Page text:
Source: adobe.com/www.adobe.com/content/dam/Adobe/en/devnet/flashplatform/whitepapers/flash-runtimes-roadmap.pdf

Adobe swallowed a lot of pride in conceding defeat and abandoning development of Flash Player on mobile devices last year, but that doesn't mean the company is ready to completely give up on its still ubiquitous rich media web format. Today sees the first publication of a new roadmap document for the development of Adobe Flash runtimes, setting out where Adobe's priorities lie and how it intends to continue supporting Flash.

Future bug fixes and developments will be prioritized around two key areas: gaming and the deployment of so-called premium video. Relying on its nearly universal distribution, Adobe hopes to see Flash maintain its position as a leader in browser-based games (something that Google is actively challenging with its Chrome Native Client development kit) and will seek to support its developers with a formalized game dev program and a set of unspecified game services. On the video side of things, Adobe pledges closer collaboration with hardware partners and the delivery of its video streaming and content protection technology to more platforms in native formats.

As to the actual roadmap content, we're promised a release of Flash Player 11.2 in the first quarter of 2012, adding support for right and middle mouse button clicks, to be followed by Flash Player "Cyril" in Q2 2012 and Flash Player "Dolores" in the second half of the year. Cyril and Dolores will be updates intended to augment the gaming capabilities on offer, though work is already being planned for Flash Player "Next," which should come at some point next year.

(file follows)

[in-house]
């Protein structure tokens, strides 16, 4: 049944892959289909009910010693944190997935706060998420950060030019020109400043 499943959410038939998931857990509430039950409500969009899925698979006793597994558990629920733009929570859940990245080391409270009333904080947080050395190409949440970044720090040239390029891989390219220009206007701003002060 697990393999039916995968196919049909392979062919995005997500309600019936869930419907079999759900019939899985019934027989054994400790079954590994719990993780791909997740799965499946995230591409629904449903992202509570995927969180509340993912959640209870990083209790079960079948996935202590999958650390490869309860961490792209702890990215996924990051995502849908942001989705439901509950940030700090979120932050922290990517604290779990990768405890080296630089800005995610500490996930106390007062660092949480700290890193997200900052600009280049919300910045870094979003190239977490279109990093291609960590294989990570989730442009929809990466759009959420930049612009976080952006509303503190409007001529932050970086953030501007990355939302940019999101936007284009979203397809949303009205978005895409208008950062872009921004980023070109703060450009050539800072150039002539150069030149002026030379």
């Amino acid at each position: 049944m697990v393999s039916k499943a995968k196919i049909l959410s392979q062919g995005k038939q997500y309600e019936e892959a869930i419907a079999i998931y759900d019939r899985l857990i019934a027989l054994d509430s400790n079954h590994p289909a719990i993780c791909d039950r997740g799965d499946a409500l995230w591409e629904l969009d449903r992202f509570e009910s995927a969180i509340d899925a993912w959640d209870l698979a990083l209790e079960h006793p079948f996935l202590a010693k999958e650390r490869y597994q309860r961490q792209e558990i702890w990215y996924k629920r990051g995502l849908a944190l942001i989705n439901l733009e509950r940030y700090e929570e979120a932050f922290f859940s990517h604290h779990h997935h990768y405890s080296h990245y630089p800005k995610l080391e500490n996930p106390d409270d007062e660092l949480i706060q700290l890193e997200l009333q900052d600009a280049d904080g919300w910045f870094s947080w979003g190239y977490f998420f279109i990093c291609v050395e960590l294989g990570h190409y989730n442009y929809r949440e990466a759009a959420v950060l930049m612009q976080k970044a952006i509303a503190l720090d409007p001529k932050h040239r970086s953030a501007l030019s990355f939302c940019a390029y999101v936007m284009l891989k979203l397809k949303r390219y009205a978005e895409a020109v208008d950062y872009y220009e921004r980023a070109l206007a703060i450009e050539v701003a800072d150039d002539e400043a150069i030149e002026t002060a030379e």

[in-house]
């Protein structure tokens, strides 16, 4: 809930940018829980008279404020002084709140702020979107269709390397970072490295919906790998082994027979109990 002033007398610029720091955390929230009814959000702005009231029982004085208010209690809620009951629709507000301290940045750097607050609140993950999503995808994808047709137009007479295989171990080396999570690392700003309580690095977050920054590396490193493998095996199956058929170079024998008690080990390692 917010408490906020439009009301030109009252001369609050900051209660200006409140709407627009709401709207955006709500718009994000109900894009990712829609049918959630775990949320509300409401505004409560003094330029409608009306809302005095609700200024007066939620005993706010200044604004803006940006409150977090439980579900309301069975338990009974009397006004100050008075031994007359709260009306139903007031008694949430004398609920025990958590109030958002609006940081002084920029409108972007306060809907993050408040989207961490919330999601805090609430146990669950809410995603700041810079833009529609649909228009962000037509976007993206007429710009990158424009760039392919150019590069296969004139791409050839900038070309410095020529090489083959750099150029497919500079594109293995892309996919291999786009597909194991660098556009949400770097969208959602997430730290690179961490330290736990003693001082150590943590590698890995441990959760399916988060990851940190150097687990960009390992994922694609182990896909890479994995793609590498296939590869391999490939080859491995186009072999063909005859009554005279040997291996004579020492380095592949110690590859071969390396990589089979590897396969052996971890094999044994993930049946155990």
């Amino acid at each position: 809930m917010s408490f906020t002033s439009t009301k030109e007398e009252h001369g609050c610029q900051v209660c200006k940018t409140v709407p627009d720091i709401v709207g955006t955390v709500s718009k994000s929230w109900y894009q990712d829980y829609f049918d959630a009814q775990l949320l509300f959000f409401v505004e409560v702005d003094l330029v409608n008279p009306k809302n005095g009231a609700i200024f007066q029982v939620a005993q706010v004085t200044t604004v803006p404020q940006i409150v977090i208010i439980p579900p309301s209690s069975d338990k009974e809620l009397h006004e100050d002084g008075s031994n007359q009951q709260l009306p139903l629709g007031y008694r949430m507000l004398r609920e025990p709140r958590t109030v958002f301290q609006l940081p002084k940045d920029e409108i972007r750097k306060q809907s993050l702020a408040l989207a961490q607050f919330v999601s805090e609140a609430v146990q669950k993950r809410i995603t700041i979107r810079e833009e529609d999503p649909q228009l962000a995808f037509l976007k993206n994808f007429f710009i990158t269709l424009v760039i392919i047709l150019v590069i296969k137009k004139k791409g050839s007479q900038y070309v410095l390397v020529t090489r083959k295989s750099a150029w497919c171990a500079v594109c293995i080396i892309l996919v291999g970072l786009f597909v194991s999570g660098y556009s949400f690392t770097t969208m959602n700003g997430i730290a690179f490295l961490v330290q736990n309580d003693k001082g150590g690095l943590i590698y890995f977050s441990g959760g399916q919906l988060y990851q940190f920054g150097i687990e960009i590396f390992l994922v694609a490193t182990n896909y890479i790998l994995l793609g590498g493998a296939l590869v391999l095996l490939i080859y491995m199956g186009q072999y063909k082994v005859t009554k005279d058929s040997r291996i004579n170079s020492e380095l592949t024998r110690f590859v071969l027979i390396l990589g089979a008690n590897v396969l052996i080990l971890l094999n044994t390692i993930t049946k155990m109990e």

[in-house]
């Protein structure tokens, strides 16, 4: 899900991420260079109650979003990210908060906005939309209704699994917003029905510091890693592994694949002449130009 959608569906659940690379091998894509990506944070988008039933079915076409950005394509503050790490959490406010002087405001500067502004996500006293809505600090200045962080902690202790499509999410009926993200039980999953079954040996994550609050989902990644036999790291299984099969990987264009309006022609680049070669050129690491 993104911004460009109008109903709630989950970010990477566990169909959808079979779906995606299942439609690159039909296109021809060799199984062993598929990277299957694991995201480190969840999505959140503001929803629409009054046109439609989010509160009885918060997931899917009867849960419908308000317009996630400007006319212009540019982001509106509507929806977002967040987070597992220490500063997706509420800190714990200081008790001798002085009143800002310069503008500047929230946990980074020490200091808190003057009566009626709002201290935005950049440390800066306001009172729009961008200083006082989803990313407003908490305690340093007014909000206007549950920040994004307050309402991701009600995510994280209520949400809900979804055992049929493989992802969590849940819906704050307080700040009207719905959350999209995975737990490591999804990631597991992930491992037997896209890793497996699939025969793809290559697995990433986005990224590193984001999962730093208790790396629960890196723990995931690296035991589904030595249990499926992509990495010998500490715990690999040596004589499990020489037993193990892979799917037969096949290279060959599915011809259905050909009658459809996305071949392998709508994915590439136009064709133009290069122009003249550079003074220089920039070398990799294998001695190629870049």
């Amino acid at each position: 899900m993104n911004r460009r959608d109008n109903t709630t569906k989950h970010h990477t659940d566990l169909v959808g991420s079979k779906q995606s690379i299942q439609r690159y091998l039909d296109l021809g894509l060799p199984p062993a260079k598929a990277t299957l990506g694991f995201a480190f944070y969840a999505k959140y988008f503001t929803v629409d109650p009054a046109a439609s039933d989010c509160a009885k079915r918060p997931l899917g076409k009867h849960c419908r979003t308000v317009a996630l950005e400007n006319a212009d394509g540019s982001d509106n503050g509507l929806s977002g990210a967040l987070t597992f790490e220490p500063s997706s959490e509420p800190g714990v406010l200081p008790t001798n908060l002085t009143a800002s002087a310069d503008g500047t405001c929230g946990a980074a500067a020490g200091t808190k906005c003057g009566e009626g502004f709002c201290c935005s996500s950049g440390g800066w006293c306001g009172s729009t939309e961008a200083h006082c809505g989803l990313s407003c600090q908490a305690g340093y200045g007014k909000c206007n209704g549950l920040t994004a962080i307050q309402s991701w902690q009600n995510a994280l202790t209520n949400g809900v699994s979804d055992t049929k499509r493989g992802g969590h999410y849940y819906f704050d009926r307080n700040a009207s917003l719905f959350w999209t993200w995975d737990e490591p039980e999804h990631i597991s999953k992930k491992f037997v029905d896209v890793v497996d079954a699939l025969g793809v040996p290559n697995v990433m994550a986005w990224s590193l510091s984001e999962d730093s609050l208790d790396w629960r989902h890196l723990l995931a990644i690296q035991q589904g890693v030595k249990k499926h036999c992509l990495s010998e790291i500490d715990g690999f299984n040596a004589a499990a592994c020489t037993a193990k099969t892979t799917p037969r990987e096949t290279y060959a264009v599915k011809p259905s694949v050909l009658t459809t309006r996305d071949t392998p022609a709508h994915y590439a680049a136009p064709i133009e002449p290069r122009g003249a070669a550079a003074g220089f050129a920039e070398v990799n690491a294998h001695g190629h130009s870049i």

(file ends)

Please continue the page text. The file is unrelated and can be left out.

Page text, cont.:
Platform support will be narrowed down after Flash Player 11.2, which is when Adobe will stop hosting direct downloads for Linux versions of its Flash browser plug-in and will instead direct people to using Google's Chrome browser, which includes Flash playback capabilities by default. Windows 8 is also very much on Adobe's mind, but due to the multiple configurations in which that OS can run, we'll have to wait before we know where and when Flash will be supported. As to mobile, there's a reminder that Flash Player 11.1 is the last iteration of the software for mobile devices and the only further updates we'll see from Adobe will be to address critical bugs or security issues. (Source)